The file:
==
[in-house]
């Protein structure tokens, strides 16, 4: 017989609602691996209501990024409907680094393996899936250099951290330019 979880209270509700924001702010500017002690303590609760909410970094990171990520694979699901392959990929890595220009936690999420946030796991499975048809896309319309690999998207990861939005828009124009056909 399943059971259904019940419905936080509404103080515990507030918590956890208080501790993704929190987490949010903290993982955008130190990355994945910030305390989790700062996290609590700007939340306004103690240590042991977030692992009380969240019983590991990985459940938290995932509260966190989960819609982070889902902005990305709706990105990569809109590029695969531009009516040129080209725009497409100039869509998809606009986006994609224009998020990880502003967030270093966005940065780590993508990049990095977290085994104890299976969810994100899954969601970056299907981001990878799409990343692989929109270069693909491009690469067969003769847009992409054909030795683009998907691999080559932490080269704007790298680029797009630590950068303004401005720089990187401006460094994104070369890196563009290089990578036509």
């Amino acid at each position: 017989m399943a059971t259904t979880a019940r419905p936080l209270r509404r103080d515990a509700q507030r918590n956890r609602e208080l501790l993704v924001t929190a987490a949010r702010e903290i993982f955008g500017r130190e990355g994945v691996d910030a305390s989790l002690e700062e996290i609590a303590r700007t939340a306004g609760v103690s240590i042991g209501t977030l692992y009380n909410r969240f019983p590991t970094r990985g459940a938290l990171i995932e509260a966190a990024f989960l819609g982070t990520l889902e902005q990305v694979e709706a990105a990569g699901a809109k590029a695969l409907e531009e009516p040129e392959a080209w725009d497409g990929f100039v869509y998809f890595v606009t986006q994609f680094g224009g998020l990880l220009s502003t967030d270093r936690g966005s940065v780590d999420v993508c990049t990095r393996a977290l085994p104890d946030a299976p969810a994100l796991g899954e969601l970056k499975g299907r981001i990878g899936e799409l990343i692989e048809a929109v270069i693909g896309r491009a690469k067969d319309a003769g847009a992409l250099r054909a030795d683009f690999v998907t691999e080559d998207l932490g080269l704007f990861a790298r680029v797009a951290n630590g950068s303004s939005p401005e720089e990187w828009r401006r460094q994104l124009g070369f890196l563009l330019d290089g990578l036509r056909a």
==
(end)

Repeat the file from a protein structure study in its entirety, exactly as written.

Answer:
[in-house]
């Protein structure tokens, strides 16, 4: 017989609602691996209501990024409907680094393996899936250099951290330019 979880209270509700924001702010500017002690303590609760909410970094990171990520694979699901392959990929890595220009936690999420946030796991499975048809896309319309690999998207990861939005828009124009056909 399943059971259904019940419905936080509404103080515990507030918590956890208080501790993704929190987490949010903290993982955008130190990355994945910030305390989790700062996290609590700007939340306004103690240590042991977030692992009380969240019983590991990985459940938290995932509260966190989960819609982070889902902005990305709706990105990569809109590029695969531009009516040129080209725009497409100039869509998809606009986006994609224009998020990880502003967030270093966005940065780590993508990049990095977290085994104890299976969810994100899954969601970056299907981001990878799409990343692989929109270069693909491009690469067969003769847009992409054909030795683009998907691999080559932490080269704007790298680029797009630590950068303004401005720089990187401006460094994104070369890196563009290089990578036509």
């Amino acid at each position: 017989m399943a059971t259904t979880a019940r419905p936080l209270r509404r103080d515990a509700q507030r918590n956890r609602e208080l501790l993704v924001t929190a987490a949010r702010e903290i993982f955008g500017r130190e990355g994945v691996d910030a305390s989790l002690e700062e996290i609590a303590r700007t939340a306004g609760v103690s240590i042991g209501t977030l692992y009380n909410r969240f019983p590991t970094r990985g459940a938290l990171i995932e509260a966190a990024f989960l819609g982070t990520l889902e902005q990305v694979e709706a990105a990569g699901a809109k590029a695969l409907e531009e009516p040129e392959a080209w725009d497409g990929f100039v869509y998809f890595v606009t986006q994609f680094g224009g998020l990880l220009s502003t967030d270093r936690g966005s940065v780590d999420v993508c990049t990095r393996a977290l085994p104890d946030a299976p969810a994100l796991g899954e969601l970056k499975g299907r981001i990878g899936e799409l990343i692989e048809a929109v270069i693909g896309r491009a690469k067969d319309a003769g847009a992409l250099r054909a030795d683009f690999v998907t691999e080559d998207l932490g080269l704007f990861a790298r680029v797009a951290n630590g950068s303004s939005p401005e720089e990187w828009r401006r460094q994104l124009g070369f890196l563009l330019d290089g990578l036509r056909a």